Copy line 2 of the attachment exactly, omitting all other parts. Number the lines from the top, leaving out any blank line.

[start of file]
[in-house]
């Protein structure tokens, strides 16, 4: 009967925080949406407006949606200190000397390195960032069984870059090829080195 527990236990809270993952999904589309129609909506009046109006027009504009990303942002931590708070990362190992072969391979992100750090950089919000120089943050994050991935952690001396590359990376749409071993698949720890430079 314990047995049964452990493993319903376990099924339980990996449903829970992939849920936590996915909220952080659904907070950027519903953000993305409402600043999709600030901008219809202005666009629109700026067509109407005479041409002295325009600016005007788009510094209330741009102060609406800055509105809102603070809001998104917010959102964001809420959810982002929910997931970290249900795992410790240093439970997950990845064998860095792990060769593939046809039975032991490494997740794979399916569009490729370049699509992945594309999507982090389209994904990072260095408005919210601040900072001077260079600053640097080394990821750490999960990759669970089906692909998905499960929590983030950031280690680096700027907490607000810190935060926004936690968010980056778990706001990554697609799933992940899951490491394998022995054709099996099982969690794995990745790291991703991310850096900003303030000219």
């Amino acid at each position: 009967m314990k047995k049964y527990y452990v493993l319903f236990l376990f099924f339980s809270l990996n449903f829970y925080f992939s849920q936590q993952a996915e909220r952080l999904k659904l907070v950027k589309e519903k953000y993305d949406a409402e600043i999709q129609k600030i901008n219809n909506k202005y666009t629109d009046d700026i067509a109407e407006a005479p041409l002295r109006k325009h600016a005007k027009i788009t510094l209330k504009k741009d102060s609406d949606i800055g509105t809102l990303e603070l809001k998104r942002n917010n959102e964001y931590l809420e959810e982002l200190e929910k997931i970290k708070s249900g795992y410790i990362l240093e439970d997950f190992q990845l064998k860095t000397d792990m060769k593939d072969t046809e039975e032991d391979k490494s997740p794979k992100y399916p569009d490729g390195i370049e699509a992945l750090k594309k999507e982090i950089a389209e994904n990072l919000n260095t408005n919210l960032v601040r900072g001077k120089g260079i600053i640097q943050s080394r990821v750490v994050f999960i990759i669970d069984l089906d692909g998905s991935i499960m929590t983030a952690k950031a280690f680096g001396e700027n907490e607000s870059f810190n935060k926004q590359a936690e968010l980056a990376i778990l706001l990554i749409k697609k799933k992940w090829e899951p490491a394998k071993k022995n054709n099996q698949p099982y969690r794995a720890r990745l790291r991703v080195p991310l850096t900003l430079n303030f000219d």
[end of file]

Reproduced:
């Protein structure tokens, strides 16, 4: 009967925080949406407006949606200190000397390195960032069984870059090829080195 527990236990809270993952999904589309129609909506009046109006027009504009990303942002931590708070990362190992072969391979992100750090950089919000120089943050994050991935952690001396590359990376749409071993698949720890430079 314990047995049964452990493993319903376990099924339980990996449903829970992939849920936590996915909220952080659904907070950027519903953000993305409402600043999709600030901008219809202005666009629109700026067509109407005479041409002295325009600016005007788009510094209330741009102060609406800055509105809102603070809001998104917010959102964001809420959810982002929910997931970290249900795992410790240093439970997950990845064998860095792990060769593939046809039975032991490494997740794979399916569009490729370049699509992945594309999507982090389209994904990072260095408005919210601040900072001077260079600053640097080394990821750490999960990759669970089906692909998905499960929590983030950031280690680096700027907490607000810190935060926004936690968010980056778990706001990554697609799933992940899951490491394998022995054709099996099982969690794995990745790291991703991310850096900003303030000219």